Are these two sentences correct?

A. Past continuous: We were mainly Scuba-Diving while we were there.

B. Past Simple: Last week we Scuba-dove?


"Scuba-dove" is a back-formation, not a standard word. It shoudl be understood, but in place of B above I would favor:

Last week we went scuba-diving.

I would also say that your A is rather awkward also. Instead of:

We were mainly Scuba-Diving while we were there.

I would suggest something like

We were mainly engaged in scuba-diving while we were there.


The main thing we did there was go scuba-diving.

This is because scuba-diving isn't something you are it is something you do. One could say use a sentence like:

We were mainly drunk while we were there.

but the gerund form:

We were mainly drinking while we were there.

is more awkward if not wrong.

A note on the word "Scuba-diving". The first element was coined as an acronym SCUBA for Self-Contained Underwater Breathing Apparatus. For a long time the combined word was always spelled as "SCUBA-diving" to indicate this. I think that, like "radar" and "sonor" (both of which started as acronyms in about the same period) "scuba" has now been absorbed as a noun. But if it has been it is a common noun, and should not be capitalized except at the start of a sentence, or in a title, or somewhere that "reef-diving" would be capitalized.


Scuba-diving obeys the same rules as plain diving. The most correct and original past tense construction is "dived". So I'd say: "Last week we Scuba-dived." In north American English though, "dove" has become common, I guess by transfer of the construction from other verbs where this past construction is universal (drive->drove). I'd caution you against using "dove" among British English speakers who are probably unaware of the common American usage and will simply regard it as a mistake. Perhaps an American English speaker can comment on whether "dived" is acceptable there?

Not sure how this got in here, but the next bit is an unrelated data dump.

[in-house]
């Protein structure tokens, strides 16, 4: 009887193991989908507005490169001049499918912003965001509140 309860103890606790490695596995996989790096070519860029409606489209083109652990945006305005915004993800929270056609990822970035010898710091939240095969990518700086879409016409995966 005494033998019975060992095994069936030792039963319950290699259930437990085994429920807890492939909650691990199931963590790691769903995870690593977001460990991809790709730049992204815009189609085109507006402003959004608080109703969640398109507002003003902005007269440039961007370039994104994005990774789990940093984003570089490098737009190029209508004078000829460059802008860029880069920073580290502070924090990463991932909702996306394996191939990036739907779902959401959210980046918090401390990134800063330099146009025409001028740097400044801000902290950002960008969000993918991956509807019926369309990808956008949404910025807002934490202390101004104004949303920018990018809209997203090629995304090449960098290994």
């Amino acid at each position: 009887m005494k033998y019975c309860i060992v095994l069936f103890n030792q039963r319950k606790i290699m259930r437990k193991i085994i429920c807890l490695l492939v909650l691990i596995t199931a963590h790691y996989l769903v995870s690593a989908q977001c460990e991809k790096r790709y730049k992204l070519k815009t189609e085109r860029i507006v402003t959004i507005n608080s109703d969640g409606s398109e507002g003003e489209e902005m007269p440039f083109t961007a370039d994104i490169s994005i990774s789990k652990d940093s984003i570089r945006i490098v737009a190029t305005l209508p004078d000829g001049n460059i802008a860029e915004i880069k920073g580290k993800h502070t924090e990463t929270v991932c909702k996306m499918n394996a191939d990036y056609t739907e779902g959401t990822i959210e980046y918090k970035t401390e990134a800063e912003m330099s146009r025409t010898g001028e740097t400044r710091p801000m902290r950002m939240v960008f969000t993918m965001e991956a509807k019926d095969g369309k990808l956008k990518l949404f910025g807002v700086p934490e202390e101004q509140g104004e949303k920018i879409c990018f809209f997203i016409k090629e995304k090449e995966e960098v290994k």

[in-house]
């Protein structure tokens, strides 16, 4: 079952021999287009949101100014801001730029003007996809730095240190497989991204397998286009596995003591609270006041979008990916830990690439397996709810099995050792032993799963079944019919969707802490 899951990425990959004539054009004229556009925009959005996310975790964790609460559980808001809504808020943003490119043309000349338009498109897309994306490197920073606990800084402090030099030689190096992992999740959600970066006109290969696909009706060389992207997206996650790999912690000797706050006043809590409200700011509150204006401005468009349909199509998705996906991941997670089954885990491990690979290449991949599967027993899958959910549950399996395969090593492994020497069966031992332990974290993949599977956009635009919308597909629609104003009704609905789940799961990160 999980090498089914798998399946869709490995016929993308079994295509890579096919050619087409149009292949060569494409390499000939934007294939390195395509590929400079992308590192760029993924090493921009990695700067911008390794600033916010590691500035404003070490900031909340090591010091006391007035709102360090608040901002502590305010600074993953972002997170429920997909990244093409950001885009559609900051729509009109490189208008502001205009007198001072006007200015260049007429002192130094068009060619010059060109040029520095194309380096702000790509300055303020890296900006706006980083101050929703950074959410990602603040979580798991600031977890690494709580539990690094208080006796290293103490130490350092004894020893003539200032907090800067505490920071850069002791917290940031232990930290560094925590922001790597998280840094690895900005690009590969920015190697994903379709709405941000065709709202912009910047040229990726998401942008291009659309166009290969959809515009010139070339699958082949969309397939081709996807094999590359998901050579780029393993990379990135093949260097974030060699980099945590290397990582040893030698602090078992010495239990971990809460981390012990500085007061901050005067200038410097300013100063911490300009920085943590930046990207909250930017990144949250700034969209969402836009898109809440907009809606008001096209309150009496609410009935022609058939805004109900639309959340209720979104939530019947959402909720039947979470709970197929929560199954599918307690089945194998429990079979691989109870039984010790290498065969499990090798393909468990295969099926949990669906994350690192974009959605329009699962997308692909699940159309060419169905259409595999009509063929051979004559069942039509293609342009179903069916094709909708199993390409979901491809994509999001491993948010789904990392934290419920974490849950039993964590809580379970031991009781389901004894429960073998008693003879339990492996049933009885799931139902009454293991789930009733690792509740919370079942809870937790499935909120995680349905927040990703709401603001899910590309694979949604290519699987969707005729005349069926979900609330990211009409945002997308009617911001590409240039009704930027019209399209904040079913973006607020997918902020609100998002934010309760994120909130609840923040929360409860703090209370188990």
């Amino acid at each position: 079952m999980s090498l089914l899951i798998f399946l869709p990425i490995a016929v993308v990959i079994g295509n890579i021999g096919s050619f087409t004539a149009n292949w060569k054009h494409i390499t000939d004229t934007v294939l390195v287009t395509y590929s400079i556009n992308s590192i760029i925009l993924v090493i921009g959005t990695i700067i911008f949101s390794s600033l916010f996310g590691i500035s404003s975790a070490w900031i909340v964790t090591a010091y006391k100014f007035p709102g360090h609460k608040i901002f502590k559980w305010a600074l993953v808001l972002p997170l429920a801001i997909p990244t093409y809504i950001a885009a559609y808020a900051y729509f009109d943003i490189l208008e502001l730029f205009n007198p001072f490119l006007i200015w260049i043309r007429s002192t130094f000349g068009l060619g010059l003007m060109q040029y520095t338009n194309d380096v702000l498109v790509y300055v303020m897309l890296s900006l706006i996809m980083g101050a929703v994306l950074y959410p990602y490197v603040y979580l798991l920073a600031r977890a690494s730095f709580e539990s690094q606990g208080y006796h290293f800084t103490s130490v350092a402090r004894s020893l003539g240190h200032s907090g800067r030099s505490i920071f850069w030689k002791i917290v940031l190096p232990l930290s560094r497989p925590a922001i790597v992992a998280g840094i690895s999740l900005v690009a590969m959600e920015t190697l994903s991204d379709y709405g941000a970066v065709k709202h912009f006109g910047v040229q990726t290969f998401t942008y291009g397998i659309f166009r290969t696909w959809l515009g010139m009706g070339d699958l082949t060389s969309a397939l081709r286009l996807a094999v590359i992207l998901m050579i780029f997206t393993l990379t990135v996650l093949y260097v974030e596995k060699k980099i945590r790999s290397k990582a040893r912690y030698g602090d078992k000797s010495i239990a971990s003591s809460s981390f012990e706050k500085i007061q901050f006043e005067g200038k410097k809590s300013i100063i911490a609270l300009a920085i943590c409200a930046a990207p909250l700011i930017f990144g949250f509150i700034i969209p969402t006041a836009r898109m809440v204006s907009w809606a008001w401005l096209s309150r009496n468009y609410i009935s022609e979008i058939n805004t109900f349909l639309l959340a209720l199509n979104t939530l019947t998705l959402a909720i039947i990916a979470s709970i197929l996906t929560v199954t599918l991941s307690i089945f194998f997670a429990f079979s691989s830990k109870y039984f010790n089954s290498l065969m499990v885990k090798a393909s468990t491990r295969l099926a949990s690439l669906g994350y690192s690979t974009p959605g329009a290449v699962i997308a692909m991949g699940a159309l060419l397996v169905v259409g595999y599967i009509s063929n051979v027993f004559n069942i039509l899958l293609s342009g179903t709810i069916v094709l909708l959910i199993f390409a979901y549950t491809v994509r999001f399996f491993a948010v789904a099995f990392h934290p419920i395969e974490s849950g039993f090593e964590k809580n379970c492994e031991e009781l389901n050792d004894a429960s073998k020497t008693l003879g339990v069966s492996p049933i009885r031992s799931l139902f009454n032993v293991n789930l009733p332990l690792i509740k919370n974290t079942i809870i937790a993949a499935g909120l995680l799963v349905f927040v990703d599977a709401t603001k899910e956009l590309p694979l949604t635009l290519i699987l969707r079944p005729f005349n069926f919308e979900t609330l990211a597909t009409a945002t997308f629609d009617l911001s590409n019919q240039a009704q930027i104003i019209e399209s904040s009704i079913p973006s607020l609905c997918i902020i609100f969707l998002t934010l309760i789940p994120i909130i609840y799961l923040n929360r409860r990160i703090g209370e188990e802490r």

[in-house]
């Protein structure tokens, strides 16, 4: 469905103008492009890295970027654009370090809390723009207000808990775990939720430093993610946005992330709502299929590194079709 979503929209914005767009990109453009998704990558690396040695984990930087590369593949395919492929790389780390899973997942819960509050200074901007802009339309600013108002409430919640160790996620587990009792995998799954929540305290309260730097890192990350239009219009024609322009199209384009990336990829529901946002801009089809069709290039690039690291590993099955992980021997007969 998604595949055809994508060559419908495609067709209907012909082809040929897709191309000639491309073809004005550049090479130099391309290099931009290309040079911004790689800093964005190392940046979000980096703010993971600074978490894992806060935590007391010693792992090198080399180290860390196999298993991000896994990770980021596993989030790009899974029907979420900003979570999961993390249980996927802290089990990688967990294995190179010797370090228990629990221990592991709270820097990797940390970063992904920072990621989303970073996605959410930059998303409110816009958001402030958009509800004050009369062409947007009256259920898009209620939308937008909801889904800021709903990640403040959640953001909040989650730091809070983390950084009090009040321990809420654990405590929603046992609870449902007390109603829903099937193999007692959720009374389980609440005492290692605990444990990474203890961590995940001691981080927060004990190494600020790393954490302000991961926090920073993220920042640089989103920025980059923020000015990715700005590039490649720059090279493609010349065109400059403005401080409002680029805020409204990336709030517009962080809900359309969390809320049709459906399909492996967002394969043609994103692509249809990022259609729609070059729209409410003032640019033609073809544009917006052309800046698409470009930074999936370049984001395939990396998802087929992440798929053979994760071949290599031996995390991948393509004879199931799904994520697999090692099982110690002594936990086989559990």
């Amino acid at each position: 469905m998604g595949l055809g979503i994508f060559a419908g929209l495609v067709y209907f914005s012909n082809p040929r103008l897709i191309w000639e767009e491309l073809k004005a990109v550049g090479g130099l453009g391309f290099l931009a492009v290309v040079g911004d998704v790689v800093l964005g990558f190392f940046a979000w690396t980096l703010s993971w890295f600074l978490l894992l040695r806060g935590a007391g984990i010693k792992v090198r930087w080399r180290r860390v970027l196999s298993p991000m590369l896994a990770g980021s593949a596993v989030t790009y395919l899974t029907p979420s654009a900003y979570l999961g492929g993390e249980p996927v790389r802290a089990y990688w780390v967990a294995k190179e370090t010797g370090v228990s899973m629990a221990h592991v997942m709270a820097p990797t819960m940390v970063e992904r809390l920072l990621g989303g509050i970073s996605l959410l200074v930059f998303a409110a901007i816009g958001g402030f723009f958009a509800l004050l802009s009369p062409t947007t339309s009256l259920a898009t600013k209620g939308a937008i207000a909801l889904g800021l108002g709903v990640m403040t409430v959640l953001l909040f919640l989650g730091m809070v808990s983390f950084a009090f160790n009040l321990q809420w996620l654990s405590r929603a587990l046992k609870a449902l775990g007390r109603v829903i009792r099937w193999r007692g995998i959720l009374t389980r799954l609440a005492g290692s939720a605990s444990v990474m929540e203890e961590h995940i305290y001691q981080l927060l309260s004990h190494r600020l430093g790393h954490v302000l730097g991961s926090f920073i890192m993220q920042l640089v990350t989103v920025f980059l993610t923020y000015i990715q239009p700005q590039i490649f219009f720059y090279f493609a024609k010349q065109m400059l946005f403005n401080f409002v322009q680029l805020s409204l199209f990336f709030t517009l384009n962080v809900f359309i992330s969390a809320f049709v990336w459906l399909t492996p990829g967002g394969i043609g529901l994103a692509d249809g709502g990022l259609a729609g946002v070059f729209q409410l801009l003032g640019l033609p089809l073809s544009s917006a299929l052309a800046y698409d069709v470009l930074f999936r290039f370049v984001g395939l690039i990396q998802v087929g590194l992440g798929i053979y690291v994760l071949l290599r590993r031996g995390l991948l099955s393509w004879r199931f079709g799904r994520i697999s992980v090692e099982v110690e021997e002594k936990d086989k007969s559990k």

Your use of the past continuous in A, sounds natural and is correct, and cleverly avoids this difficulty!

  • This is exactly backwards. "Dove" is the original, irregular, past tense. As in many other forms, US English has retained the older form while some other versions of English have regularized it. This is somewhat similar to the older "hooves" vs the regular "hoofs". To a US ear (at least mine), "dived" sounds like "drug" as the past tense of "drag": quite wrong or a joke, except when applied to the operations of a submarine, where I believe "dived" is normal. – David Siegel May 9 at 22:53
  • But since "scuba-dive" and "scuba-diving" are relatively recently coined compounds, I would not use any other conjugated forms, and particularly I would not use any past-tense form at all. Nor do i think the A form in the question is fully natural, as I describe in my answer. – David Siegel May 9 at 22:56
  • 1
    The OED traces dived to 1220, and dove to 1855. – Ian May 9 at 23:02
  • Apparently i was mistaken, for "drove" (past of drive) and wove (past of weave) the irregular 'strong' form was retained, for dive/dived/dove it was lost ear;ly in the OE-ME transition and recreated by analogy during the 19th century. My apologies. – David Siegel May 9 at 23:18
  • I still think that neither "scuba-dived" nor "scuba-dove" is good style, but either should be understood. – David Siegel May 9 at 23:20

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